In 2020, Carr took up running to keep herself both physically and mentally active during the COVID-19 pandemic. She completed her first double digit run—10 miles—on Dec. 31. Six days later, after a routine checkup with her doctor, she was diagnosed with breast cancer.
Two decades after her deployment to Ground Zero in the aftermath of the Sept. 11, 2001, terrorist attacks, Susan Diehl, RN, vividly remembers the relatives.
“Each morning when we’d arrive at the police barricades, people would be standing there with pictures of their loved ones, asking us to look for them,” she says. “Hours later, after a hard shift when we were ready to get back on the shuttle bus to the hotel, they were still there—waiting for word.”
Diehl was one of more than a dozen Massachusetts General Hospital staff on Boston’s Disaster Medical Assistance Team who were dispatched to New York City—many to the site where terrorists had flown hijacked planes into the World Trade Center’s two 110-story towers.
“We were unsure what to expect,” says Tony Forgione, a surgical technologist whose initial job was to stock supplies for surgery and cast-making. Yet as it became clear that the majority of survivors were walking wounded who had escaped the buildings before they collapsed, the focus turned to treating exhausted firefighters and ironworkers who sifted through millions of tons of smoking rubble called “the pile.”
The team set up medical stations in tents and even in an abandoned deli, placing first-aid supplies where the sandwiches had been. Staff offered breathing treatments, IV fluids to combat dehydration, and cots to provide some rest to first responders—many who were often reluctant to leave the pile. As Brenda Smith, RN, shared in Caring Headlines in October 2001, one firefighter, before falling asleep, grabbed her hand. “He slept with my hand in his, against his chest, for about 20 minutes. When he woke up, he looked at me and said, ‘Thank you. I just needed to hold a hand.’” Ground Zero was the first real deployment for Smith, now a nurse practitioner in the Division of Gastroenterology. “It definitely shaped me,” she says.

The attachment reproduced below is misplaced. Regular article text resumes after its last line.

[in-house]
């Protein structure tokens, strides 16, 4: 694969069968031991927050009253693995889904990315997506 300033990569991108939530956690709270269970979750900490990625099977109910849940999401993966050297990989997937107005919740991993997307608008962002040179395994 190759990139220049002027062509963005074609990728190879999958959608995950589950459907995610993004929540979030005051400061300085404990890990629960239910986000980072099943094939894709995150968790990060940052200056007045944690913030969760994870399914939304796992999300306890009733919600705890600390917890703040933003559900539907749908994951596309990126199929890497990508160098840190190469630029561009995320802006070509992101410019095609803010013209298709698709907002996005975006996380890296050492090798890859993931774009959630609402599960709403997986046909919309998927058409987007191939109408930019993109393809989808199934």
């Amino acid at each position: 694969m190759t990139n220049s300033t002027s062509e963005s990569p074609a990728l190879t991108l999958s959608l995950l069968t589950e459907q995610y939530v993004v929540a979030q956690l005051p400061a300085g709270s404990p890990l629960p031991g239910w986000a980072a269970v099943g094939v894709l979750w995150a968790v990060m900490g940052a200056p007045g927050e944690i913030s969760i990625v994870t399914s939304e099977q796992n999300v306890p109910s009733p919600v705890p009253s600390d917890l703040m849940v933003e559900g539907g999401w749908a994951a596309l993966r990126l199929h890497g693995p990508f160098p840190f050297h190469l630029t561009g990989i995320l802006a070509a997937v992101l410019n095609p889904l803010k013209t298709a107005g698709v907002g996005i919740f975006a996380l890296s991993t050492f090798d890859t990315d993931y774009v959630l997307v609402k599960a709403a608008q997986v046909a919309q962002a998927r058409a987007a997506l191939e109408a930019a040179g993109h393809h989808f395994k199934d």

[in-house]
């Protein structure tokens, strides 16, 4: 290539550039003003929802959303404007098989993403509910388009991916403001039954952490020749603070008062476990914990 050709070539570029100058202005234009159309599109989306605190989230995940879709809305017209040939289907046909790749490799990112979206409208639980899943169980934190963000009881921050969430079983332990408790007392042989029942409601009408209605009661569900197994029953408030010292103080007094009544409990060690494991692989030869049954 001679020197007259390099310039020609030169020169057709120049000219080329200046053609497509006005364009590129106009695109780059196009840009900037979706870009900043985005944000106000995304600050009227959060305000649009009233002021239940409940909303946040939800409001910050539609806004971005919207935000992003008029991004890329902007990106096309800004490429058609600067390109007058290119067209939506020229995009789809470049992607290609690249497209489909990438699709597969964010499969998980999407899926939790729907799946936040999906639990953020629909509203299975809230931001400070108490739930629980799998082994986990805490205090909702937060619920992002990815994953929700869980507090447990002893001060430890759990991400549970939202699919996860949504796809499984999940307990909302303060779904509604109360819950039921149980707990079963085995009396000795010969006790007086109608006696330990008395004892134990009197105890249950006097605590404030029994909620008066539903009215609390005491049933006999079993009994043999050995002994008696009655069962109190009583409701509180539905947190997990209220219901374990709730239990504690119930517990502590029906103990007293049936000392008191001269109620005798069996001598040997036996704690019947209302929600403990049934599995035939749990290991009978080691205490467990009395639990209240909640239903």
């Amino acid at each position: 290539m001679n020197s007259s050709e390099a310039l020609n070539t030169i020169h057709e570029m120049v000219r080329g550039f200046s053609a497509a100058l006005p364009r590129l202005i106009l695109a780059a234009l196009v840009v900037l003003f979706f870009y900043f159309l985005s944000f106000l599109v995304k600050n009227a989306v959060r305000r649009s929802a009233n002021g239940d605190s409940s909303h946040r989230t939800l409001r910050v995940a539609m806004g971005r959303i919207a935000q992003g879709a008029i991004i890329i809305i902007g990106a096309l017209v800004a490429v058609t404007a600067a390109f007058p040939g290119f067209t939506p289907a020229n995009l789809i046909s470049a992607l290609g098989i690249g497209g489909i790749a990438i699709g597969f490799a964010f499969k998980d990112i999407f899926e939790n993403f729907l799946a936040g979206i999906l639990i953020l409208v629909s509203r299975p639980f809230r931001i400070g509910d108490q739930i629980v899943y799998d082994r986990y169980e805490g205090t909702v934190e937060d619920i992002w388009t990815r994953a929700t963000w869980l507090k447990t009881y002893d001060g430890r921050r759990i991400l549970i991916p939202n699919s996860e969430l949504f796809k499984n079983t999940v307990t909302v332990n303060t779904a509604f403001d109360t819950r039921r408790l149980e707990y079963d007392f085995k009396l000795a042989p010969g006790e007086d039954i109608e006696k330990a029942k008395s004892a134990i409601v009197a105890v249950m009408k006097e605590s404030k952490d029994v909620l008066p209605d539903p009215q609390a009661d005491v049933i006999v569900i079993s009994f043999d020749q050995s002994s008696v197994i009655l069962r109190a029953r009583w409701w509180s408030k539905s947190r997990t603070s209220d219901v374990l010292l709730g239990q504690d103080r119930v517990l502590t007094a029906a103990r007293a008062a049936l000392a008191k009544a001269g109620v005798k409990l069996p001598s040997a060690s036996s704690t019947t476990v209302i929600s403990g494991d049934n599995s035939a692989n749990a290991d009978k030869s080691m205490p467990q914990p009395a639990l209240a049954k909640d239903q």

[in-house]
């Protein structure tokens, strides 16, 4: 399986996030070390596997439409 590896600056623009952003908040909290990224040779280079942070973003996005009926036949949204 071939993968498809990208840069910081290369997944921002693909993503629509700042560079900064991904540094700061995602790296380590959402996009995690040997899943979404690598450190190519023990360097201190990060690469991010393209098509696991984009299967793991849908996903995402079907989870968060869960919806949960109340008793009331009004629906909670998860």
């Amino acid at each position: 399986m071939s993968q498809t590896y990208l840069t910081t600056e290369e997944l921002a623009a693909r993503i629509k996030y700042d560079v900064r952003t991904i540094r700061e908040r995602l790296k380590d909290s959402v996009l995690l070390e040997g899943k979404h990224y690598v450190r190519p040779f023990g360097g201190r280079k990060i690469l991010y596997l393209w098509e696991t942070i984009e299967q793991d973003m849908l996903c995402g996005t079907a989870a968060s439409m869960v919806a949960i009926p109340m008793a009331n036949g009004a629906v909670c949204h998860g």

Team Commander Susan Briggs, MD, who continues to be supervising medical officer of this team—now called the Trauma and Critical Care Team—observed that two major details set this disaster apart from the many others she has seen. “In a terrorist attack, there’s no regard for who is harmed, unlike in combat. Fortunately no children were injured,” she says. “And the scene was massive and extremely hazardous. So many responders lost their lives years later as a result.”
Briggs says she remembers the search and rescue teams coming in from across the country. One team member she spoke to had lost a sister at the site, and helping there, he told Briggs, was the best way he could honor her memory.
While Briggs and others were downtown, Sally Morton, RN, was uptown at the Cornell Burn Center at New York Presbyterian Hospital, thrown into a new workplace among new colleagues to treat survivors who had suffered burns. Toward the end of her deployment, she and Burn Center colleagues were given a chance to visit Ground Zero. “As we were walking down a dusty road, we took a turn and all of a sudden I saw the Statue of Liberty. After seeing all that destruction, to see the Statue of Liberty was very powerful,” she says.
Back in Boston immediately after the attacks, hospitals cleared out in anticipation of receiving trauma victims from New York. N. Stuart Harris, MD, now a Mass General Emergency Department physician, was a resident working overnight in the Brigham and Women’s Hospital ED. “That night was strange in that we were aware that the world had changed, we were fully geared up to help, and no one came,” he says.
The attacks’ toll is hard to fathom: Close to 3,000 people died in New York City, Washington, D.C. and Shanksville, Pennsylvania. Yet Mass General staff have chosen to focus on the privilege of serving. “Academic medical centers have a crucial role in disaster response,” says Briggs. “It’s not only an honor but also our responsibility to share our expertise.”
Colleagues at Mass General covered shifts to allow Diehl and others to deploy, for which Diehl is grateful. “It was a true honor and privilege,” she says. Adds Forgione, “We were all there to do a job. You’re glad to do what you can.”
While some on the team have not returned to New York City in the past two decades, Morton has visited the 9/11 Memorial Museum. “I looked at it a little differently than other visitors,” she says, “because I was able to help.”
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